Some of these tests also involve a very small amount of radiation exposure, which is associated with very small incremental lifetime risk of cancer. The estimated additional lifetime risk of cancer due to radiation for a 40-year old man is low – about 1 in 1,500 for nuclear stress testing and 1 in 3,000 for a low-dose CTA – but this risk can add up if the tests are repeated periodically.

For patients with suspicious symptoms and a higher likelihood of heart disease, the benefits of such tests clearly outweigh these small risks. On the other hand, these tests should not be undertaken routinely for individuals who have no symptoms or are at very low risk of heart disease, especially if they are younger and radiation is a greater concern.

Finally, a ‘normal’ scan may give a false sense of security, leading the person to ignore risk factors such as smoking or high cholesterol. Conversely, an abnormal test may be a false positive result, leading to anxiety and more tests being done even when the actual risk is lower than it appears. Thus in individuals without symptoms, it is recommended to focus on risk assessment and prevention through a healthy lifestyle (exercise, diet, smoking cessation) and risk factor control (treating cholesterol, blood pressure, blood sugar), rather than to undergo screening that yields little or no benefit.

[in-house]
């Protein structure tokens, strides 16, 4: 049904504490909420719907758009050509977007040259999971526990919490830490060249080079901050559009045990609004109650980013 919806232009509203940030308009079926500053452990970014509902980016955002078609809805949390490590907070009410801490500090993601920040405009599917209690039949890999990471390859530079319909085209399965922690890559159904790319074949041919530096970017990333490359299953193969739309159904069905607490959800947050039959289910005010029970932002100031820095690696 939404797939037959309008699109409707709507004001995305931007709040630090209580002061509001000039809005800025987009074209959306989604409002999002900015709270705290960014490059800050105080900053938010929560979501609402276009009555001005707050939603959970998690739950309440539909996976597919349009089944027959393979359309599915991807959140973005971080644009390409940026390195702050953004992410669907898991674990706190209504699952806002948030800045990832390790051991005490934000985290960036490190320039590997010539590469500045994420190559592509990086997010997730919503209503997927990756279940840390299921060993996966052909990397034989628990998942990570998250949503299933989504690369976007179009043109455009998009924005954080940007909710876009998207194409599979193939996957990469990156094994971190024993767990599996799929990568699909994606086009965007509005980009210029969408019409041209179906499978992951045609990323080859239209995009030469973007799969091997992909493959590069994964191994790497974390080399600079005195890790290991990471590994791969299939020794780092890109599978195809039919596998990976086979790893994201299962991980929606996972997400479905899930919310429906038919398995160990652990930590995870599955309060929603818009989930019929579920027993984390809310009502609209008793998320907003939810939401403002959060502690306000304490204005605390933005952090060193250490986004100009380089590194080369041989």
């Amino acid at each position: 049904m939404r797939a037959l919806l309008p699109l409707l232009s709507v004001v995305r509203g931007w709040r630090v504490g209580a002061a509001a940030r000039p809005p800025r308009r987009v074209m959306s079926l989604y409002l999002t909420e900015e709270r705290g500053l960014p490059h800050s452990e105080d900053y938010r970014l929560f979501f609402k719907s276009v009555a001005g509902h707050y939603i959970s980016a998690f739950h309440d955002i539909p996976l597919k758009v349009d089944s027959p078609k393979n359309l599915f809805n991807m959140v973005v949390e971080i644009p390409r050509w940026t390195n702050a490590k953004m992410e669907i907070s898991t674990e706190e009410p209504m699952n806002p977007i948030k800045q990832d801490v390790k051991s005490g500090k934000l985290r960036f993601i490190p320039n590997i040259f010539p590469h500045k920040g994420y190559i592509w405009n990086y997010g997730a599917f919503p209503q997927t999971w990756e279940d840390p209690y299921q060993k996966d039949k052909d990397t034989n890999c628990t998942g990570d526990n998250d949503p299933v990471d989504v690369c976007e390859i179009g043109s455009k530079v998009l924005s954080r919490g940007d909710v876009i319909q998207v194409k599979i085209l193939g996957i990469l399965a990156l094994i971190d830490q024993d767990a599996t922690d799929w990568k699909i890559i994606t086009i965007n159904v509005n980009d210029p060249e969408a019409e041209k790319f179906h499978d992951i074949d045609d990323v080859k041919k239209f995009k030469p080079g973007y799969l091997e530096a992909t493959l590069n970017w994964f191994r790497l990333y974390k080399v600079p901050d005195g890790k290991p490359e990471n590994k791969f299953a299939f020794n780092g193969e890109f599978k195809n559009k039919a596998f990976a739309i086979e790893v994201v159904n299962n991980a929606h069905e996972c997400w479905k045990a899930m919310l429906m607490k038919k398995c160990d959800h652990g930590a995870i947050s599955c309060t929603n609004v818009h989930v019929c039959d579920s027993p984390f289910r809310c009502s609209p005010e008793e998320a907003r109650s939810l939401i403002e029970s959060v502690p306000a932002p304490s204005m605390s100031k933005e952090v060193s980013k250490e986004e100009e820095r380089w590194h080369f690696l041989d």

Myth 3: Blood thinners not needed for bioresorbable stents

Another false belief is the suggestion that newer coronary stents such as bioabsorbable stents do not require blood thinning medication. In fact, patients who received coronary stent implantation must take 2 types of blood thinning antiplatelet medicines for 6 to 12 months, followed by 1 for long-term maintenance. This is regardless of the type of metallic stent used.

Newer generations of metallic stents, because of their better healing characteristics, have enabled blood thinners to be temporarily interrupted 1 month after stenting if one has to go for unanticipated surgeries. However, medication will have to be resumed as soon as the bleeding risk is deemed acceptable.

It is dangerous to suggest that the implantation of bioresorbable stents can omit the need for all blood thinners after 1 year. This is because late clotting seen in such stents can result in heart attack and death, and this can still occur after 2 years.
It is noteworthy that some authorities even advocate continuing to take 2 blood thinners for up to 3 years. It is precisely because of this increased clotting risk that bioresorbable stents have fallen out of favour for use compared with metallic stents.

The writers are from Singapore Heart Foundation. Professor Tan Huay Cheem is its chairman; Professor Terrance Chua is immediate past chairman and current board member.